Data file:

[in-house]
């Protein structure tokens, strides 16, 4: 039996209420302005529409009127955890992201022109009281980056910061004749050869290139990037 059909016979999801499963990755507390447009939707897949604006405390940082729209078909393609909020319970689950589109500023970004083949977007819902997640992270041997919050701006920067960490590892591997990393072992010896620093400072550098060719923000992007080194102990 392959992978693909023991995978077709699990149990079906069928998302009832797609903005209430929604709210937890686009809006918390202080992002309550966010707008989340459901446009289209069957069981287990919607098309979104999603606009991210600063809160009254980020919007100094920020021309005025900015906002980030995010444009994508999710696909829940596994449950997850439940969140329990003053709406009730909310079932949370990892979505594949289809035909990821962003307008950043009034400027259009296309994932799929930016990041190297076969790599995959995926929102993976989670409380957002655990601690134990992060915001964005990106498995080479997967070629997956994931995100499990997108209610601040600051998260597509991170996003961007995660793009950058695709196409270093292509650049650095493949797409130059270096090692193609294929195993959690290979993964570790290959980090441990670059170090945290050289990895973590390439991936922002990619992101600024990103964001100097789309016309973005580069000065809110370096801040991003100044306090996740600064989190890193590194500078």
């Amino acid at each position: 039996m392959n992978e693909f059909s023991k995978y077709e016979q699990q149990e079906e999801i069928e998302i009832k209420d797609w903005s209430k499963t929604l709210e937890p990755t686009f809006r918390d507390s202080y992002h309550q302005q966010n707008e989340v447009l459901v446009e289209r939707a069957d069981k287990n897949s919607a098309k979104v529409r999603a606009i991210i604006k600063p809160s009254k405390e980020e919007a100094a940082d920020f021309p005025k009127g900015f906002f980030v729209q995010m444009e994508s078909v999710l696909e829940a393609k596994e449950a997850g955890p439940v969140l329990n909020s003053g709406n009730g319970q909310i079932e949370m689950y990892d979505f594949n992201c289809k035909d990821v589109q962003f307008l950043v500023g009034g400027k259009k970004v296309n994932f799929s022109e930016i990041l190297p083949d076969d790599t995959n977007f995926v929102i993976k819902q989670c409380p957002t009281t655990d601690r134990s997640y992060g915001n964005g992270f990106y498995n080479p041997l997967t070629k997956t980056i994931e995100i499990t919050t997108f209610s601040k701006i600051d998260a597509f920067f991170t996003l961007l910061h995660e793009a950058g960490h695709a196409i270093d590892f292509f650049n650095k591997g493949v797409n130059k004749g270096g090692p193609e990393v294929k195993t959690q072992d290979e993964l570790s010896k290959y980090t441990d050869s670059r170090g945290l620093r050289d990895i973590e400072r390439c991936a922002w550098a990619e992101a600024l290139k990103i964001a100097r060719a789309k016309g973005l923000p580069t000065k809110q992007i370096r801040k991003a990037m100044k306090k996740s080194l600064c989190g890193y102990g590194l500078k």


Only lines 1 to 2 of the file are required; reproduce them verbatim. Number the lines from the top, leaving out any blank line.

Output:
[in-house]
């Protein structure tokens, strides 16, 4: 039996209420302005529409009127955890992201022109009281980056910061004749050869290139990037 059909016979999801499963990755507390447009939707897949604006405390940082729209078909393609909020319970689950589109500023970004083949977007819902997640992270041997919050701006920067960490590892591997990393072992010896620093400072550098060719923000992007080194102990 392959992978693909023991995978077709699990149990079906069928998302009832797609903005209430929604709210937890686009809006918390202080992002309550966010707008989340459901446009289209069957069981287990919607098309979104999603606009991210600063809160009254980020919007100094920020021309005025900015906002980030995010444009994508999710696909829940596994449950997850439940969140329990003053709406009730909310079932949370990892979505594949289809035909990821962003307008950043009034400027259009296309994932799929930016990041190297076969790599995959995926929102993976989670409380957002655990601690134990992060915001964005990106498995080479997967070629997956994931995100499990997108209610601040600051998260597509991170996003961007995660793009950058695709196409270093292509650049650095493949797409130059270096090692193609294929195993959690290979993964570790290959980090441990670059170090945290050289990895973590390439991936922002990619992101600024990103964001100097789309016309973005580069000065809110370096801040991003100044306090996740600064989190890193590194500078």